The Buddhist Compass

The Buddhist Compass

India was the birthplace of Buddhism, and it has spread out from there to the four corners of the world.  The first transmission was to Sri Lanka off India’s southern coast and from there to the nations of Southeast Asia.  As a result, this Southern Buddhism is the oldest and most traditional of the Buddhisms of the four directions.  Theravada Buddhism, as it is now most commonly known, accepts only the earliest texts they call the Pali Cannon, which they believe  to be the only authentic teachings of the Buddha.

The next transmission was to the East, to China and from there, to Japan, Korea, and Vietnam.  Countless new schools in the Mahayana tradition flourished in China, and many eventually melted with each other and various indigenous Chinese traditions.  But two distinct and important schools still persist.  Pure Land Buddhism, most popular among the common people, focuses on the recitation of the name of Amitaba Buddha in order to gain rebirth into his “pure land”  (heaven).  The Zen school, as it is known, is Japanese and places a heavy emphasis on meditation and discipline, and was more attractive to the warriors and intellectuals.

Buddhism’s last journey in Asia was to the North, to the Himalayan region of Tibet and Mongolia. Northern Buddhism carries on the last development of Indian Buddhism known as the Tantras.  While it shares much of the same Mahayana philosophy as Eastern Buddhism, Northern Buddhism is known as the Vajrayana because it also includes a unique emphasis on the use of visualizations and mantras in its practices.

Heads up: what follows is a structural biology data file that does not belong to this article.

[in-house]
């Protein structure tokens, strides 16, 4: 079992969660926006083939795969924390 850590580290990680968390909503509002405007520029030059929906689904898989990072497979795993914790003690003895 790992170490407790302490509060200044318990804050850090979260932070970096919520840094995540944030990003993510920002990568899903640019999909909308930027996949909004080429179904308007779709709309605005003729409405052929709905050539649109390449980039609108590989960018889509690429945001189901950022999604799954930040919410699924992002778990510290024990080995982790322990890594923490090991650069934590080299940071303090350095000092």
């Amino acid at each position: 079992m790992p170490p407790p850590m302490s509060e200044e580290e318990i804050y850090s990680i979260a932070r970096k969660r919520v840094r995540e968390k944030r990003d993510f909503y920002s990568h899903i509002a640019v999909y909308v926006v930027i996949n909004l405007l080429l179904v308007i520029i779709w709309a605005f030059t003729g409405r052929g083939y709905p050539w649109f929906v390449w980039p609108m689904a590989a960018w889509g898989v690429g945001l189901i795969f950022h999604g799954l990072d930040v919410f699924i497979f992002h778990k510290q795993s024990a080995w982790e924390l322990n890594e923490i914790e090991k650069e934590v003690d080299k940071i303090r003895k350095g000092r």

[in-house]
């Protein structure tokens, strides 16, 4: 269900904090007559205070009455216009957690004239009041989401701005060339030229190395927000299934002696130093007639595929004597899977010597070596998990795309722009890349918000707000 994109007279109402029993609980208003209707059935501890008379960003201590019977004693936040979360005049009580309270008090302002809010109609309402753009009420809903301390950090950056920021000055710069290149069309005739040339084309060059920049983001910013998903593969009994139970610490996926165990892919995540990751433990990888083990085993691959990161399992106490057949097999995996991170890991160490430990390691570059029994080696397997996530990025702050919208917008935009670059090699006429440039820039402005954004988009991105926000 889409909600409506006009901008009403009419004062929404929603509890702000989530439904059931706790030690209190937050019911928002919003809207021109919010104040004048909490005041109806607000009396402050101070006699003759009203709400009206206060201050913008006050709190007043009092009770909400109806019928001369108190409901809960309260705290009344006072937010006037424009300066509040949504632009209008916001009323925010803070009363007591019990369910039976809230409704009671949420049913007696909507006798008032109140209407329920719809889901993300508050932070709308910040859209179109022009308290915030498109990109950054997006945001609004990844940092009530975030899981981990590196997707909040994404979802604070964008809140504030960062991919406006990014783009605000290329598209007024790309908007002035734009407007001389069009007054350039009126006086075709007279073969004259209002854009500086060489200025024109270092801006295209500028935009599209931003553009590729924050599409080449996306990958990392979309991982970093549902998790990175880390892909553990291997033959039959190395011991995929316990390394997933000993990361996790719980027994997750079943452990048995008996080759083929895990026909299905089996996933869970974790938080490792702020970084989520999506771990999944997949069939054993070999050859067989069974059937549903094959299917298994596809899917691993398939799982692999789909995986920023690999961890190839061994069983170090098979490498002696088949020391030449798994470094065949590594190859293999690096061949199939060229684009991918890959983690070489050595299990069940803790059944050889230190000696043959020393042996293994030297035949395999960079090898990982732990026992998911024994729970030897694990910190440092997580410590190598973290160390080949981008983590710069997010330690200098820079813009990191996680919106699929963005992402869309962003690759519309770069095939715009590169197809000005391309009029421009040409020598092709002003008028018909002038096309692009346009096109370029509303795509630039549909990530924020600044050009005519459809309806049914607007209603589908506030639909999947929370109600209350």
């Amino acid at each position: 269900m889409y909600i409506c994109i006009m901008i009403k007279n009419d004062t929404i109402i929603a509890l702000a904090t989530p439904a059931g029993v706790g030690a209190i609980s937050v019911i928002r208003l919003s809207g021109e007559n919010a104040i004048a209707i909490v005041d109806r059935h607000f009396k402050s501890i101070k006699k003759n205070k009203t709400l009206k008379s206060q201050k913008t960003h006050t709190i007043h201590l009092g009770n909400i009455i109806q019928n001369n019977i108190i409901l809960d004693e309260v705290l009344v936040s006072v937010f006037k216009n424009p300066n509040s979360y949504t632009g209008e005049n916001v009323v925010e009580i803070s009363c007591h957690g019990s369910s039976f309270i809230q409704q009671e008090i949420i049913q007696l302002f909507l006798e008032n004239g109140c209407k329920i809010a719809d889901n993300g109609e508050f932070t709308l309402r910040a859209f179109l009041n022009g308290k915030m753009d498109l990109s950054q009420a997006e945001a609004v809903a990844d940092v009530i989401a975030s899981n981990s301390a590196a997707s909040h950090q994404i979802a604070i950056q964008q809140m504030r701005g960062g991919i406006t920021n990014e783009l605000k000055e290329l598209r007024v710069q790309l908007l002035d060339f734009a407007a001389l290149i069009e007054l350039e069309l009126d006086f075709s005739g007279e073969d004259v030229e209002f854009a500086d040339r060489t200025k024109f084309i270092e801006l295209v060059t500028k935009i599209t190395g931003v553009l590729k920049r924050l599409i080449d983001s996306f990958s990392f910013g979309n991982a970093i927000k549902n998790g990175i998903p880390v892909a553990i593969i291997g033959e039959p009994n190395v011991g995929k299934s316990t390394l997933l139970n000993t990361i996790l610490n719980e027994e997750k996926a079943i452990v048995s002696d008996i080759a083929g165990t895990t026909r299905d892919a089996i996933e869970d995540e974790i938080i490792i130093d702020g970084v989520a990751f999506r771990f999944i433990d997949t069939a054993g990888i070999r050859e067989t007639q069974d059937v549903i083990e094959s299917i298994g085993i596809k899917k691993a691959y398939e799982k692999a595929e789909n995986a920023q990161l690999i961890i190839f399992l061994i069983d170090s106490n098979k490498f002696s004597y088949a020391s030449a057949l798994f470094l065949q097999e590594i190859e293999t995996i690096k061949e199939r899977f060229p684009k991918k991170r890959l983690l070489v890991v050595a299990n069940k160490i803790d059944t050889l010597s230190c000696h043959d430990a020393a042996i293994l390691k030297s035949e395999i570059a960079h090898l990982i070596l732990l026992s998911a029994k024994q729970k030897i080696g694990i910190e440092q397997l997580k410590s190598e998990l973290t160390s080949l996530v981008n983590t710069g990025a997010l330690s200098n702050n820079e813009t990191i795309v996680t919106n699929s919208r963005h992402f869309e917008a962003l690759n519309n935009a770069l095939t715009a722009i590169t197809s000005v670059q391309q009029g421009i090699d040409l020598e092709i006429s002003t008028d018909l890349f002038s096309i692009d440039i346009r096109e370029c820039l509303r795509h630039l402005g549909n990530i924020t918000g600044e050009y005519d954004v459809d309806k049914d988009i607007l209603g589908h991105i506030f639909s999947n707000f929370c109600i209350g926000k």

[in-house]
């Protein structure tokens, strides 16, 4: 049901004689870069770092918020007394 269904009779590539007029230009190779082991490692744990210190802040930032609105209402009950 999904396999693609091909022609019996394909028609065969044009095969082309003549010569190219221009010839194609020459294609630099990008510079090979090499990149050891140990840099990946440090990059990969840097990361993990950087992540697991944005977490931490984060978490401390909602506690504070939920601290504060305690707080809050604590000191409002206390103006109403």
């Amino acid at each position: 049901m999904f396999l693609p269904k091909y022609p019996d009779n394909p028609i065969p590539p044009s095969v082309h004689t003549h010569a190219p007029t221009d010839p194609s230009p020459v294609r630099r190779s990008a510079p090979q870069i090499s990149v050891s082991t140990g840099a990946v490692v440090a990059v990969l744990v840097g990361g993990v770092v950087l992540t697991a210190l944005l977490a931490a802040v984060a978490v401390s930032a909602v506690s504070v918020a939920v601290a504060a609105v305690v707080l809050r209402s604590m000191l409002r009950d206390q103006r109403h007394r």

Buddhism did not gain a foothold in the West until the 20th century, where it encountered an entirely new type of postmodern society.  As it has adapted to this radically new environment, Western Buddhism has developed many unique characteristics of its own.  Monks are the heart of the Buddhisms of the other three directions, but they are far less important in the West.  On the other hand, lay people of both genders are far more likely to meditate and to take on leadership positions that used to be reserved for the male monastics.  Although the Asian teachers who first brought Buddhism to the West were usually familiar with only the tradition of their homeland, Western teachers are often influenced by the full spectrum of Buddhist teachings as well as Western science and psychology.